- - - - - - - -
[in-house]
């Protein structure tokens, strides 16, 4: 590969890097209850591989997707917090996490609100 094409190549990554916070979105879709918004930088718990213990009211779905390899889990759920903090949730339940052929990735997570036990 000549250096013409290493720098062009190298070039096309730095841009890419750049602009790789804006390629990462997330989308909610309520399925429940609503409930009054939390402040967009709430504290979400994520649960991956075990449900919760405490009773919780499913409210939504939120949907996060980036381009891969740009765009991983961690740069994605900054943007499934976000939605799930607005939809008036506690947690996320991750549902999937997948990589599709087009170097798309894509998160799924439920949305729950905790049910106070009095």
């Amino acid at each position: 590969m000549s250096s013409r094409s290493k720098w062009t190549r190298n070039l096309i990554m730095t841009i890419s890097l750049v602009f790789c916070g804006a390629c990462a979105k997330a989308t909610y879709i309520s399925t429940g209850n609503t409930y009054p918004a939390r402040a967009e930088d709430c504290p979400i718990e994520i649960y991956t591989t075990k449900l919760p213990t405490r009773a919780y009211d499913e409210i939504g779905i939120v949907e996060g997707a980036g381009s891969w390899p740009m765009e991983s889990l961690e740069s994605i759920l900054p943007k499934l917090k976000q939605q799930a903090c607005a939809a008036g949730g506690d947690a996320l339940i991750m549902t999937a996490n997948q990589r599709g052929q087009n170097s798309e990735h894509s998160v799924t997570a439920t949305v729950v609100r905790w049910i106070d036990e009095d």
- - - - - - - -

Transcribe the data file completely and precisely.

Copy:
[in-house]
């Protein structure tokens, strides 16, 4: 590969890097209850591989997707917090996490609100 094409190549990554916070979105879709918004930088718990213990009211779905390899889990759920903090949730339940052929990735997570036990 000549250096013409290493720098062009190298070039096309730095841009890419750049602009790789804006390629990462997330989308909610309520399925429940609503409930009054939390402040967009709430504290979400994520649960991956075990449900919760405490009773919780499913409210939504939120949907996060980036381009891969740009765009991983961690740069994605900054943007499934976000939605799930607005939809008036506690947690996320991750549902999937997948990589599709087009170097798309894509998160799924439920949305729950905790049910106070009095």
């Amino acid at each position: 590969m000549s250096s013409r094409s290493k720098w062009t190549r190298n070039l096309i990554m730095t841009i890419s890097l750049v602009f790789c916070g804006a390629c990462a979105k997330a989308t909610y879709i309520s399925t429940g209850n609503t409930y009054p918004a939390r402040a967009e930088d709430c504290p979400i718990e994520i649960y991956t591989t075990k449900l919760p213990t405490r009773a919780y009211d499913e409210i939504g779905i939120v949907e996060g997707a980036g381009s891969w390899p740009m765009e991983s889990l961690e740069s994605i759920l900054p943007k499934l917090k976000q939605q799930a903090c607005a939809a008036g949730g506690d947690a996320l339940i991750m549902t999937a996490n997948q990589r599709g052929q087009n170097s798309e990735h894509s998160v799924t997570a439920t949305v729950v609100r905790w049910i106070d036990e009095d």